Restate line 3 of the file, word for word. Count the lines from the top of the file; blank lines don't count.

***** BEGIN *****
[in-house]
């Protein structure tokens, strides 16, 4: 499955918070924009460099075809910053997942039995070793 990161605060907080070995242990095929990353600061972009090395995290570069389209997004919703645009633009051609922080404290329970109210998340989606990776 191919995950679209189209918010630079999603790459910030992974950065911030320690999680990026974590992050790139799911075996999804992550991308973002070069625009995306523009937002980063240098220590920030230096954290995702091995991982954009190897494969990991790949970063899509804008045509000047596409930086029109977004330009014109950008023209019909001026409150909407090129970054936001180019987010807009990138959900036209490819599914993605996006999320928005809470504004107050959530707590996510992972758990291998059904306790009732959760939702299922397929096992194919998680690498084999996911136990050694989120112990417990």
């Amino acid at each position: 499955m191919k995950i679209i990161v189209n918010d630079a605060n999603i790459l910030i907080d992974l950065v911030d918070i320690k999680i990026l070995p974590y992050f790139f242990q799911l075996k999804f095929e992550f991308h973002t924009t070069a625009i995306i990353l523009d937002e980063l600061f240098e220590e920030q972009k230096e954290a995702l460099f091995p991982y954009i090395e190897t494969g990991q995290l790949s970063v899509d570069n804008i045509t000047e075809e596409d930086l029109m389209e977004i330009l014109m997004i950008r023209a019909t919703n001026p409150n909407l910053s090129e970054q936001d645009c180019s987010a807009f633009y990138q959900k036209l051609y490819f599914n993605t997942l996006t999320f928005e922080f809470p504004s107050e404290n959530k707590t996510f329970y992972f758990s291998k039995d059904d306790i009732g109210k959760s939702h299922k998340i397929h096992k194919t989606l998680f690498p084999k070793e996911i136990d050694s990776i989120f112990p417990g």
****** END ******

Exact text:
């Amino acid at each position: 499955m191919k995950i679209i990161v189209n918010d630079a605060n999603i790459l910030i907080d992974l950065v911030d918070i320690k999680i990026l070995p974590y992050f790139f242990q799911l075996k999804f095929e992550f991308h973002t924009t070069a625009i995306i990353l523009d937002e980063l600061f240098e220590e920030q972009k230096e954290a995702l460099f091995p991982y954009i090395e190897t494969g990991q995290l790949s970063v899509d570069n804008i045509t000047e075809e596409d930086l029109m389209e977004i330009l014109m997004i950008r023209a019909t919703n001026p409150n909407l910053s090129e970054q936001d645009c180019s987010a807009f633009y990138q959900k036209l051609y490819f599914n993605t997942l996006t999320f928005e922080f809470p504004s107050e404290n959530k707590t996510f329970y992972f758990s291998k039995d059904d306790i009732g109210k959760s939702h299922k998340i397929h096992k194919t989606l998680f690498p084999k070793e996911i136990d050694s990776i989120f112990p417990g």